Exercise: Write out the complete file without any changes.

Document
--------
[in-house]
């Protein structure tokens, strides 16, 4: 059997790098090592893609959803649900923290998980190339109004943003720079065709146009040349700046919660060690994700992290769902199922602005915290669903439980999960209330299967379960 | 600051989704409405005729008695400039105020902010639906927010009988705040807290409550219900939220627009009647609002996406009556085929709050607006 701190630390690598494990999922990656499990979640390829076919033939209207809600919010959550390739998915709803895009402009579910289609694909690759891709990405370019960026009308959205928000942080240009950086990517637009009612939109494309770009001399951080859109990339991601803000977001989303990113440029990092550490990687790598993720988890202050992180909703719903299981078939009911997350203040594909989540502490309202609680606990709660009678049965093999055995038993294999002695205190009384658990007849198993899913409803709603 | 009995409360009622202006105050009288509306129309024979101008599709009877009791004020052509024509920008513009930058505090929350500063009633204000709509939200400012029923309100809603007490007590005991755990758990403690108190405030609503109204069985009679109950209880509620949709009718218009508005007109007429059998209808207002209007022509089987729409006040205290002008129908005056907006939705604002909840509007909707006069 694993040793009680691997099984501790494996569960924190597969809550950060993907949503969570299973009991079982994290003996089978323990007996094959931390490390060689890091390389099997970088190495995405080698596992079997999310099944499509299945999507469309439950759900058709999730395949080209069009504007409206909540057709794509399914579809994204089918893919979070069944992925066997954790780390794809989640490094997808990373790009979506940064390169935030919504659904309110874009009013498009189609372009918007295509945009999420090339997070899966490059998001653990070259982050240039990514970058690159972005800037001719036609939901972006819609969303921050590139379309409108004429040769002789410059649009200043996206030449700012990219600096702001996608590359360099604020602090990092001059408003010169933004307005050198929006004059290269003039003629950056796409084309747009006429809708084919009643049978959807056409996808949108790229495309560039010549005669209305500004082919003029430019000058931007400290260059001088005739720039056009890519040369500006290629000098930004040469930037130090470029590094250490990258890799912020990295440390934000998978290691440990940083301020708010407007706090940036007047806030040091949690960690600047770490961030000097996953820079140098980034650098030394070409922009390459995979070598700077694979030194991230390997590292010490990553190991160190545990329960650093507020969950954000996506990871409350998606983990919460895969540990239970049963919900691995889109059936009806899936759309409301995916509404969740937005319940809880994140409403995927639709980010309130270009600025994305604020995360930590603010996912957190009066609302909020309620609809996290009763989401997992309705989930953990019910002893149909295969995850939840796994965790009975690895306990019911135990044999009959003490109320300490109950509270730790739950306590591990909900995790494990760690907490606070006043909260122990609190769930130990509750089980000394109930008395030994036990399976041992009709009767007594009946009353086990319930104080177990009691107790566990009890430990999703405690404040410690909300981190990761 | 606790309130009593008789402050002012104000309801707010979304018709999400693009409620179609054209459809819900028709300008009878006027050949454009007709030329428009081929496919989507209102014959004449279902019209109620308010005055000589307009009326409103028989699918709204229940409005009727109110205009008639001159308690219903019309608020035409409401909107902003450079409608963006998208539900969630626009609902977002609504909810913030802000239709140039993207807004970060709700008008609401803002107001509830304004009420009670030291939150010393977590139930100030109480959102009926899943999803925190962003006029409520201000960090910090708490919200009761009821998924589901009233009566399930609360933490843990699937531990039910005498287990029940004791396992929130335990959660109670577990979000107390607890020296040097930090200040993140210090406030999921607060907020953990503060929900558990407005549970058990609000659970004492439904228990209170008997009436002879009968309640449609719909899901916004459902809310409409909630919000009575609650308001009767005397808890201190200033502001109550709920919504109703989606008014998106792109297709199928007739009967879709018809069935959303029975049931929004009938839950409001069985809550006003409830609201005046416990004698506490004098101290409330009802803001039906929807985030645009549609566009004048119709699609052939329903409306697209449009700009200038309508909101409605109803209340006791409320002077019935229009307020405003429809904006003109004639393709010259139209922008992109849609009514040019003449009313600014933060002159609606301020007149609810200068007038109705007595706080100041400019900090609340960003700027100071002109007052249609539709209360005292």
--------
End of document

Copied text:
[in-house]
């Protein structure tokens, strides 16, 4: 059997790098090592893609959803649900923290998980190339109004943003720079065709146009040349700046919660060690994700992290769902199922602005915290669903439980999960209330299967379960 | 600051989704409405005729008695400039105020902010639906927010009988705040807290409550219900939220627009009647609002996406009556085929709050607006 701190630390690598494990999922990656499990979640390829076919033939209207809600919010959550390739998915709803895009402009579910289609694909690759891709990405370019960026009308959205928000942080240009950086990517637009009612939109494309770009001399951080859109990339991601803000977001989303990113440029990092550490990687790598993720988890202050992180909703719903299981078939009911997350203040594909989540502490309202609680606990709660009678049965093999055995038993294999002695205190009384658990007849198993899913409803709603 | 009995409360009622202006105050009288509306129309024979101008599709009877009791004020052509024509920008513009930058505090929350500063009633204000709509939200400012029923309100809603007490007590005991755990758990403690108190405030609503109204069985009679109950209880509620949709009718218009508005007109007429059998209808207002209007022509089987729409006040205290002008129908005056907006939705604002909840509007909707006069 694993040793009680691997099984501790494996569960924190597969809550950060993907949503969570299973009991079982994290003996089978323990007996094959931390490390060689890091390389099997970088190495995405080698596992079997999310099944499509299945999507469309439950759900058709999730395949080209069009504007409206909540057709794509399914579809994204089918893919979070069944992925066997954790780390794809989640490094997808990373790009979506940064390169935030919504659904309110874009009013498009189609372009918007295509945009999420090339997070899966490059998001653990070259982050240039990514970058690159972005800037001719036609939901972006819609969303921050590139379309409108004429040769002789410059649009200043996206030449700012990219600096702001996608590359360099604020602090990092001059408003010169933004307005050198929006004059290269003039003629950056796409084309747009006429809708084919009643049978959807056409996808949108790229495309560039010549005669209305500004082919003029430019000058931007400290260059001088005739720039056009890519040369500006290629000098930004040469930037130090470029590094250490990258890799912020990295440390934000998978290691440990940083301020708010407007706090940036007047806030040091949690960690600047770490961030000097996953820079140098980034650098030394070409922009390459995979070598700077694979030194991230390997590292010490990553190991160190545990329960650093507020969950954000996506990871409350998606983990919460895969540990239970049963919900691995889109059936009806899936759309409301995916509404969740937005319940809880994140409403995927639709980010309130270009600025994305604020995360930590603010996912957190009066609302909020309620609809996290009763989401997992309705989930953990019910002893149909295969995850939840796994965790009975690895306990019911135990044999009959003490109320300490109950509270730790739950306590591990909900995790494990760690907490606070006043909260122990609190769930130990509750089980000394109930008395030994036990399976041992009709009767007594009946009353086990319930104080177990009691107790566990009890430990999703405690404040410690909300981190990761 | 606790309130009593008789402050002012104000309801707010979304018709999400693009409620179609054209459809819900028709300008009878006027050949454009007709030329428009081929496919989507209102014959004449279902019209109620308010005055000589307009009326409103028989699918709204229940409005009727109110205009008639001159308690219903019309608020035409409401909107902003450079409608963006998208539900969630626009609902977002609504909810913030802000239709140039993207807004970060709700008008609401803002107001509830304004009420009670030291939150010393977590139930100030109480959102009926899943999803925190962003006029409520201000960090910090708490919200009761009821998924589901009233009566399930609360933490843990699937531990039910005498287990029940004791396992929130335990959660109670577990979000107390607890020296040097930090200040993140210090406030999921607060907020953990503060929900558990407005549970058990609000659970004492439904228990209170008997009436002879009968309640449609719909899901916004459902809310409409909630919000009575609650308001009767005397808890201190200033502001109550709920919504109703989606008014998106792109297709199928007739009967879709018809069935959303029975049931929004009938839950409001069985809550006003409830609201005046416990004698506490004098101290409330009802803001039906929807985030645009549609566009004048119709699609052939329903409306697209449009700009200038309508909101409605109803209340006791409320002077019935229009307020405003429809904006003109004639393709010259139209922008992109849609009514040019003449009313600014933060002159609606301020007149609810200068007038109705007595706080100041400019900090609340960003700027100071002109007052249609539709209360005292």